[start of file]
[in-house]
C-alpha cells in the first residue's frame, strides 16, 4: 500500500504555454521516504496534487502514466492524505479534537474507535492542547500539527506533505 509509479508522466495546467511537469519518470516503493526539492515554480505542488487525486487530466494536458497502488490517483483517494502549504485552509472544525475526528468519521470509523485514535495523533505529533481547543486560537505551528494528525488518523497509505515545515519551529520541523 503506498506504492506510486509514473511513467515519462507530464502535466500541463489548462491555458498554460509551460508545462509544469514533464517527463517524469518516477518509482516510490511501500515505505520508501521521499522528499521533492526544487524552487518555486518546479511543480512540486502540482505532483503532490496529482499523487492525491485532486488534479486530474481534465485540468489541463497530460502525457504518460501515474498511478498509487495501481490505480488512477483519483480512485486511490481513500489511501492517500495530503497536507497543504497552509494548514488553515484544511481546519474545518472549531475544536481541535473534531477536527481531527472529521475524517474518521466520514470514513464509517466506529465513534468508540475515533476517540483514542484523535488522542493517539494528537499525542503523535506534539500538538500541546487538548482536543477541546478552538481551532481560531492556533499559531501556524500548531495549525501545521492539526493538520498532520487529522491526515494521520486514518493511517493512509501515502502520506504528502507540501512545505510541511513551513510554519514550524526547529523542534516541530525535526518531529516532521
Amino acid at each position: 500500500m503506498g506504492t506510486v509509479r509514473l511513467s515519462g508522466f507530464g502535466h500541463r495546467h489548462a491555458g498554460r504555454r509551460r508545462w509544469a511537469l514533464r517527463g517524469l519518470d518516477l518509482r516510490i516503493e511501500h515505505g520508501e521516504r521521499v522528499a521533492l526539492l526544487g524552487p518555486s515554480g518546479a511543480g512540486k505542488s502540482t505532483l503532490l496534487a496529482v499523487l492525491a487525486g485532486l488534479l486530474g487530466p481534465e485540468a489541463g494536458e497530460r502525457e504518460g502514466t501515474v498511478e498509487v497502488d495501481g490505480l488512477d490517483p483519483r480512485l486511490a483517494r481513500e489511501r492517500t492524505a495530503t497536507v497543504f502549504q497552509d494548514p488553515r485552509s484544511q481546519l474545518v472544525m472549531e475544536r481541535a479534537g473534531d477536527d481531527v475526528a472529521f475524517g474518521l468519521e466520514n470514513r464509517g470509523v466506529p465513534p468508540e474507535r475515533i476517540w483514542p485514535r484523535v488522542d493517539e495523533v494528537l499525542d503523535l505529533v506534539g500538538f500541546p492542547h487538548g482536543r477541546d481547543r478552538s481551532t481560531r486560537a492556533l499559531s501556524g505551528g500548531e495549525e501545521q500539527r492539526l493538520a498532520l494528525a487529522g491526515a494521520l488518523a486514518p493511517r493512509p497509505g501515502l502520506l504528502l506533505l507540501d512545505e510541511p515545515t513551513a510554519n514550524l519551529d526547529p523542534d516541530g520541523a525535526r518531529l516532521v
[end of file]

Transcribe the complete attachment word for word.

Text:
[in-house]
C-alpha cells in the first residue's frame, strides 16, 4: 500500500504555454521516504496534487502514466492524505479534537474507535492542547500539527506533505 509509479508522466495546467511537469519518470516503493526539492515554480505542488487525486487530466494536458497502488490517483483517494502549504485552509472544525475526528468519521470509523485514535495523533505529533481547543486560537505551528494528525488518523497509505515545515519551529520541523 503506498506504492506510486509514473511513467515519462507530464502535466500541463489548462491555458498554460509551460508545462509544469514533464517527463517524469518516477518509482516510490511501500515505505520508501521521499522528499521533492526544487524552487518555486518546479511543480512540486502540482505532483503532490496529482499523487492525491485532486488534479486530474481534465485540468489541463497530460502525457504518460501515474498511478498509487495501481490505480488512477483519483480512485486511490481513500489511501492517500495530503497536507497543504497552509494548514488553515484544511481546519474545518472549531475544536481541535473534531477536527481531527472529521475524517474518521466520514470514513464509517466506529465513534468508540475515533476517540483514542484523535488522542493517539494528537499525542503523535506534539500538538500541546487538548482536543477541546478552538481551532481560531492556533499559531501556524500548531495549525501545521492539526493538520498532520487529522491526515494521520486514518493511517493512509501515502502520506504528502507540501512545505510541511513551513510554519514550524526547529523542534516541530525535526518531529516532521
Amino acid at each position: 500500500m503506498g506504492t506510486v509509479r509514473l511513467s515519462g508522466f507530464g502535466h500541463r495546467h489548462a491555458g498554460r504555454r509551460r508545462w509544469a511537469l514533464r517527463g517524469l519518470d518516477l518509482r516510490i516503493e511501500h515505505g520508501e521516504r521521499v522528499a521533492l526539492l526544487g524552487p518555486s515554480g518546479a511543480g512540486k505542488s502540482t505532483l503532490l496534487a496529482v499523487l492525491a487525486g485532486l488534479l486530474g487530466p481534465e485540468a489541463g494536458e497530460r502525457e504518460g502514466t501515474v498511478e498509487v497502488d495501481g490505480l488512477d490517483p483519483r480512485l486511490a483517494r481513500e489511501r492517500t492524505a495530503t497536507v497543504f502549504q497552509d494548514p488553515r485552509s484544511q481546519l474545518v472544525m472549531e475544536r481541535a479534537g473534531d477536527d481531527v475526528a472529521f475524517g474518521l468519521e466520514n470514513r464509517g470509523v466506529p465513534p468508540e474507535r475515533i476517540w483514542p485514535r484523535v488522542d493517539e495523533v494528537l499525542d503523535l505529533v506534539g500538538f500541546p492542547h487538548g482536543r477541546d481547543r478552538s481551532t481560531r486560537a492556533l499559531s501556524g505551528g500548531e495549525e501545521q500539527r492539526l493538520a498532520l494528525a487529522g491526515a494521520l488518523a486514518p493511517r493512509p497509505g501515502l502520506l504528502l506533505l507540501d512545505e510541511p515545515t513551513a510554519n514550524l519551529d526547529p523542534d516541530g520541523a525535526r518531529l516532521v